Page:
The ultimate goal, notes Dr. Morris, is to avoid dialysis whenever possible and to get a patient on the transplant list. But for this to happen, “we need to see patients well before they need dialysis,” he says. “The risks associated with dialysis tend to be far greater than the risks associated with transplant and transplant patients have longer survival rates.”

Early symptoms of kidney disease include protein in the urine, uncontrollable high blood pressure and serum creatinine.

Dr. Morris is also co-director of the Kidney/Transplant program at The Nebraska Medical Center and associate professor of Surgery at the University of Nebraska Medical Center.

High-Speed Nuclear Imaging Helps Doctors Predict Heart Attack Risk

Doctors at The Nebraska Medical Center have added a new high-speed cardiac nuclear imaging camera that can improve doctors’ ability to evaluate a patient’s risk of having a heart attack to their arsenal of cardiac diagnostic tools.

Compared to older nuclear imaging cameras, the new technology offers a solid state technology that results in images of higher quality and can reduce imaging time from approximately 15 to 20 minutes per scan to as low as two to four minutes per scan. As a result, it has the potential to significantly reduce radiation exposure for patients. Additionally, the camera allows patients to be scanned in a much more comfortable, sitting position, than the standard supine position with the arms raised above the head.

“This provides us with another important non-invasive diagnostic tool to risk stratify our patients,” says Kiran Gangahar, MD , cardiologist at The Nebraska Medical Center. “Currently, it is the only high-speed, solid-state, cardiac nuclear imaging camera available in Omaha.”

Nuclear cardiac imaging offers an alternative to patients who are unable to undergo other forms of stress imaging, such as stress echo, because of the inability to image the heart by ultrasound, intolerance to some of the pharmaceutical agents used, physical limitations or body habitus. The test can be used for assessment of ischemia, ejection fraction and myocardial viability.

It is also an effective alternative when echo images are of poor quality. “The time period allowed for echo imaging is much shorter,” says Dr. Gangahar. “With nuclear imaging we have 15 to 30 minutes to take pictures compared to just a few minutes allowed with echo. This allows us to perform multiple pictures to ensure we get the right one.”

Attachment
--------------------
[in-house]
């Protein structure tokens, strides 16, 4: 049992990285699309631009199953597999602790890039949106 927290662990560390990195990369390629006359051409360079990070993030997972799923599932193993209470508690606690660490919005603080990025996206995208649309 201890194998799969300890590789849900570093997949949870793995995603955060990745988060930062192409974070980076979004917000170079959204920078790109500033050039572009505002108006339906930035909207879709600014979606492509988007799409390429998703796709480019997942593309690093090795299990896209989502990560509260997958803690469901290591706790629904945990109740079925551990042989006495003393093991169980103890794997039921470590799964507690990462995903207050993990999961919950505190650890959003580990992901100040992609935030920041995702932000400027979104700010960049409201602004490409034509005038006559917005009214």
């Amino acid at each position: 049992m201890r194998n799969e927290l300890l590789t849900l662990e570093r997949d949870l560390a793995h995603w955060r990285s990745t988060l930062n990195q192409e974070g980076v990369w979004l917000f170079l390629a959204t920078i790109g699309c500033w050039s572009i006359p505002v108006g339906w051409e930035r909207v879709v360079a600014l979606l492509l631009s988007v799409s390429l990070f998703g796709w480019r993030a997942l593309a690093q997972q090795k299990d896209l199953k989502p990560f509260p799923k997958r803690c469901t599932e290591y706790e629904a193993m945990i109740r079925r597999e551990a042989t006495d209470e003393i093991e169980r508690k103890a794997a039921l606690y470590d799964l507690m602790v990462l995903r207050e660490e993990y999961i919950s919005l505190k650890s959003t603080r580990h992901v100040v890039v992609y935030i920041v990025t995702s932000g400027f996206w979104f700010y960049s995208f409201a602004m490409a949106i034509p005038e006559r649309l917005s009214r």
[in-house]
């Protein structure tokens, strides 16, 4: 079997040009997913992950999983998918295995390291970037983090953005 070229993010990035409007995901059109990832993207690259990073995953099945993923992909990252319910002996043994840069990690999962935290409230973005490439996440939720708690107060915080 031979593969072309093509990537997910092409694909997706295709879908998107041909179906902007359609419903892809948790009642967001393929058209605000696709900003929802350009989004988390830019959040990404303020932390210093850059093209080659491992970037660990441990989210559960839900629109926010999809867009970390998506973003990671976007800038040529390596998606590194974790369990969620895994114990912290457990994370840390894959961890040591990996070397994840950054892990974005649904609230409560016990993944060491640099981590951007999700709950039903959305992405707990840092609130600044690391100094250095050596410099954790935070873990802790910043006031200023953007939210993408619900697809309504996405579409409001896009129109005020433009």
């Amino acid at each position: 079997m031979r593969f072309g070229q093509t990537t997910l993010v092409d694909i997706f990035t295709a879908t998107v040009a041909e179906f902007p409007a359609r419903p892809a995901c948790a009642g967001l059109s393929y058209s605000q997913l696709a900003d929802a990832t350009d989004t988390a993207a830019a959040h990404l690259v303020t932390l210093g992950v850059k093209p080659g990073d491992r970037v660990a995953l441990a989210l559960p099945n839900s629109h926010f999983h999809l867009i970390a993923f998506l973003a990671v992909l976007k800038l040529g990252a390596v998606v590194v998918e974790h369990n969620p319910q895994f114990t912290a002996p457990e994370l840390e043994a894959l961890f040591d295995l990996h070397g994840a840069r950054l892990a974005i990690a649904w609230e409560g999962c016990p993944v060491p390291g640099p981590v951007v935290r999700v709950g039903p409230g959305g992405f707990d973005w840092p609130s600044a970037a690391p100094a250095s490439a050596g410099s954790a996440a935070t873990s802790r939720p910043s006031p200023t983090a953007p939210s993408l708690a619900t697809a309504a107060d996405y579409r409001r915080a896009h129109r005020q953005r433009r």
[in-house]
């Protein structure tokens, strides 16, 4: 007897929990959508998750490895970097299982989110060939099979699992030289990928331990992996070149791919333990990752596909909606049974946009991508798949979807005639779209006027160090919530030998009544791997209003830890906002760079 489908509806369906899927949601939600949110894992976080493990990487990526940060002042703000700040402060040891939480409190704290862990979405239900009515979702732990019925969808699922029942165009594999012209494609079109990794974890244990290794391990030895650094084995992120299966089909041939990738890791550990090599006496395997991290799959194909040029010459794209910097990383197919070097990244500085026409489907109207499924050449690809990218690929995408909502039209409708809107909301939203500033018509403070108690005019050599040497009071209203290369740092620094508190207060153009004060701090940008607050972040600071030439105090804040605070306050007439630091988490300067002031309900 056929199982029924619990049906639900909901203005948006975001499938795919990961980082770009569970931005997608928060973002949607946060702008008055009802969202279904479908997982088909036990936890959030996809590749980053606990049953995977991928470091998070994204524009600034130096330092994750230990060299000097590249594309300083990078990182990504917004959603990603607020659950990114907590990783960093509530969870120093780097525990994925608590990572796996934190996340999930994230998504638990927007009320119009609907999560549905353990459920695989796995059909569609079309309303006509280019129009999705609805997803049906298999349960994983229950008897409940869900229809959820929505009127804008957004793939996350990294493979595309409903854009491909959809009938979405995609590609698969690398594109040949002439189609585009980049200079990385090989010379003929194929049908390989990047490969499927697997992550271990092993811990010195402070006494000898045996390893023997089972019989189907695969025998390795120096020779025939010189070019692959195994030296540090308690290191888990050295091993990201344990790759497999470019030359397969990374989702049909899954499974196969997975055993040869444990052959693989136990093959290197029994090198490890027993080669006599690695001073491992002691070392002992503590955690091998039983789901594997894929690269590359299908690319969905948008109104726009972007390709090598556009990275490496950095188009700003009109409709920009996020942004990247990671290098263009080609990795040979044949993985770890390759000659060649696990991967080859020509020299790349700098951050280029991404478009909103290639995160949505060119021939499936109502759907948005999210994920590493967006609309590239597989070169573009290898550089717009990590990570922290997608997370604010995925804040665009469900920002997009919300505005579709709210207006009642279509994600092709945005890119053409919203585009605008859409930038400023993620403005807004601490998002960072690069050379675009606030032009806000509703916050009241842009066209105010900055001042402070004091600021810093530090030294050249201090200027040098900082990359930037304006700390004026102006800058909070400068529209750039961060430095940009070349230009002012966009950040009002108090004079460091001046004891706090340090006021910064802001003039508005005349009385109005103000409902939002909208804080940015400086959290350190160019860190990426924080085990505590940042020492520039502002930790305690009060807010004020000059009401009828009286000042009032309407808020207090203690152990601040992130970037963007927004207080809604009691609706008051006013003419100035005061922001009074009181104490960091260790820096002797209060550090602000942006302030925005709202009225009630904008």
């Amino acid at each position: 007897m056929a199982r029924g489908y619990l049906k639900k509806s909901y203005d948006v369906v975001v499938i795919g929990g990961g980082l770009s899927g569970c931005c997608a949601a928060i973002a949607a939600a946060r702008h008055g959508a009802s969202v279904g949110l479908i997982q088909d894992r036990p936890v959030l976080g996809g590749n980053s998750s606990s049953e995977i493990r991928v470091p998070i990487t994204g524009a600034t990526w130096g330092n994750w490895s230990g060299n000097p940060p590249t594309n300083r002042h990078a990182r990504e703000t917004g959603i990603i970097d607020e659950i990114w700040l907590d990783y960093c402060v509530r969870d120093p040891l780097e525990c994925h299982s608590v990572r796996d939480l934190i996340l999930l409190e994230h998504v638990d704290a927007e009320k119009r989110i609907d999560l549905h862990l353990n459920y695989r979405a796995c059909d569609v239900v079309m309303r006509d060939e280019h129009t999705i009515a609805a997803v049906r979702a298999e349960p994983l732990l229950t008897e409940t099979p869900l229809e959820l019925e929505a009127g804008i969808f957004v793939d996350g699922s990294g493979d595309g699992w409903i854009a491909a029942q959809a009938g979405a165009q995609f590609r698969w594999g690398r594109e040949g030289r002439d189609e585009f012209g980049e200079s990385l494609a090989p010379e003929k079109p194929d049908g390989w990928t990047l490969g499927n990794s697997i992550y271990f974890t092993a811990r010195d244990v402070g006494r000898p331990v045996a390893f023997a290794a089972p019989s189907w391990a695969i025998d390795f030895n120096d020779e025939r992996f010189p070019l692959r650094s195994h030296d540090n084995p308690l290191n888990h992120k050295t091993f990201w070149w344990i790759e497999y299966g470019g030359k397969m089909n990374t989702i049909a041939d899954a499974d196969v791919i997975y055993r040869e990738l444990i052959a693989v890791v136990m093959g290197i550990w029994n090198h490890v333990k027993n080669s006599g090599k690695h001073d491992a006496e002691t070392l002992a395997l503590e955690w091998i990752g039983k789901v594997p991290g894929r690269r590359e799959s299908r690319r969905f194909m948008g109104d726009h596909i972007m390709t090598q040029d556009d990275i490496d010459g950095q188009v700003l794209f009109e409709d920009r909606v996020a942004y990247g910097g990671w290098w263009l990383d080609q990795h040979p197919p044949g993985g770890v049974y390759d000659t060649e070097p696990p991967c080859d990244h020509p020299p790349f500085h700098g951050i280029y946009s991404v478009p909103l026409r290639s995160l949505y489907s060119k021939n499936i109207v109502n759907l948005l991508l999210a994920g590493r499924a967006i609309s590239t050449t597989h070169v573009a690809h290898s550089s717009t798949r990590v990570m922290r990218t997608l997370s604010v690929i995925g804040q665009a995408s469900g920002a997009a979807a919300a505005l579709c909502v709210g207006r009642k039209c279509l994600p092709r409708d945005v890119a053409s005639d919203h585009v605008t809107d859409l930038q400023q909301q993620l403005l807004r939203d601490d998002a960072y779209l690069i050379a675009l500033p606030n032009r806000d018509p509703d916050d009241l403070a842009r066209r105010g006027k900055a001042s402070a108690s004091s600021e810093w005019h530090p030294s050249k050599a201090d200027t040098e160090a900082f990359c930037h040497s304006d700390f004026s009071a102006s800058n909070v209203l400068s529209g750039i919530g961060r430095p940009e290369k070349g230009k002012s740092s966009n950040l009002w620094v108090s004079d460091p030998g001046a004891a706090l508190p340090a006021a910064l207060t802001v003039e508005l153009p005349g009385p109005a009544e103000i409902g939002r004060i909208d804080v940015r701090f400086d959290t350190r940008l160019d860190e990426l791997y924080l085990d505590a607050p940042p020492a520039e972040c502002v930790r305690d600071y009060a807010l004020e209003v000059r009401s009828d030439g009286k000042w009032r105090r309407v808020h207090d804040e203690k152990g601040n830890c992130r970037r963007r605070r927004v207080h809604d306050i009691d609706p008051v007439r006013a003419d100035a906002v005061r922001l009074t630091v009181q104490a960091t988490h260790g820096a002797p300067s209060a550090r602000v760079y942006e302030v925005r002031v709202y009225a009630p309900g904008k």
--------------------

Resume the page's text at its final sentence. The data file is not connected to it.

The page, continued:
In addition, the pharmacological agent used has a shorter half life so it is eliminated from the body much faster so patient tolerance is much better. The testing area can also accommodate obese patients up to 550 pounds as long as the patient is mobile.

Typical candidates for the procedure are those at intermediate risk for coronary artery disease. “These are patients who have risk factors for coronary artery disease, but may have atypical symptoms,” says Dr. Gangahar.

To perform the procedure, the patient is injected with a nuclear tracer fluid based on their body mass index (BMI). The patient’s chest is then imaged in a comfortable sitting position. The patient will then have either an exercise or pharmaceutical stress test, as determined by their physician. This is followed by an imaging post stress in sitting and reclining positions.

“Nuclear stress tests are strong predictors of future cardiac events,” says Dr. Gangahar. “The goal is to identify patients who are at high risk for cardiac events so that further, invasive diagnostic testing such as cardiac catheterization, appropriate medications and aggressive risk factor modification can be implemented.”


U.S. News rankings released

by John Keenan, UNMC public relations

UNMC remains the sixth-ranked primary care medical program in the United States, according to the 2014 U.S. News & World Report rankings of the nation’s top graduate schools.

“To be recognized as a leader in primary care is a testament to the tremendous work of all our faculty, staff and students at UNMC,” Chancellor Harold M. Maurer, M.D., said. “Our expertise in primary care will be particularly beneficial to our state and region in the coming years, as more emphasis is placed on wellness and preventive care, and the need increases for more primary care providers.”

U.S. News surveyed 149 institutions while compiling the rankings, which were released Tuesday.

In addition to the primary care ranking, UNMC ranked 64th in research.

“To be recognized as a leader in primary care is a testament to the tremendous work of all of our faculty, staff and students at UNMC.”

Chancellor Harold M. Maurer, M.D.

“We’re pleased to see the rankings, which reflect the exceptionally talented faculty, staff and students we have here working on behalf of Nebraska,” said Dele Davies, M.D., vice chancellor for academic affairs. “Our educational mission is vital to everything we do here at UNMC. We strive to ensure our students receive an education that gives patients the best and most innovative care possible.”

Rankings are based on two types of data: expert opinions about program excellence and statistical indicators that measure the quality of a school’s faculty, research and students.

Primary care rankings included a series of indicators such as peer assessment, assessment by residency directors, student selectivity, mean Medical College Admission Test (MCAT) score and other factors.

Although new rankings aren’t available in all categories for 2014, UNMC continues to be rated in four other programs:

16th of 130 physician assistant programs;
32nd of 125 pharmacy programs;
34th of 201 physical therapy programs; and
36th of 467 for the master’s program in nursing.

Early Diagnosis and Treatment of MS Can Slow Disease Process

Effective treatment of multiple sclerosis (MS) begins with early and proper diagnosis. However, the episodic nature of the disease as well as the fact that no two cases are alike can make it difficult to diagnose even in the best hands, notes Mac McLaughlin, MD , an MS-trained neurologist who works at the Multiple Sclerosis Clinic at The Nebraska Medical Center and an assistant professor of Neurological Sciences at the University of Nebraska Medical Center (UNMC).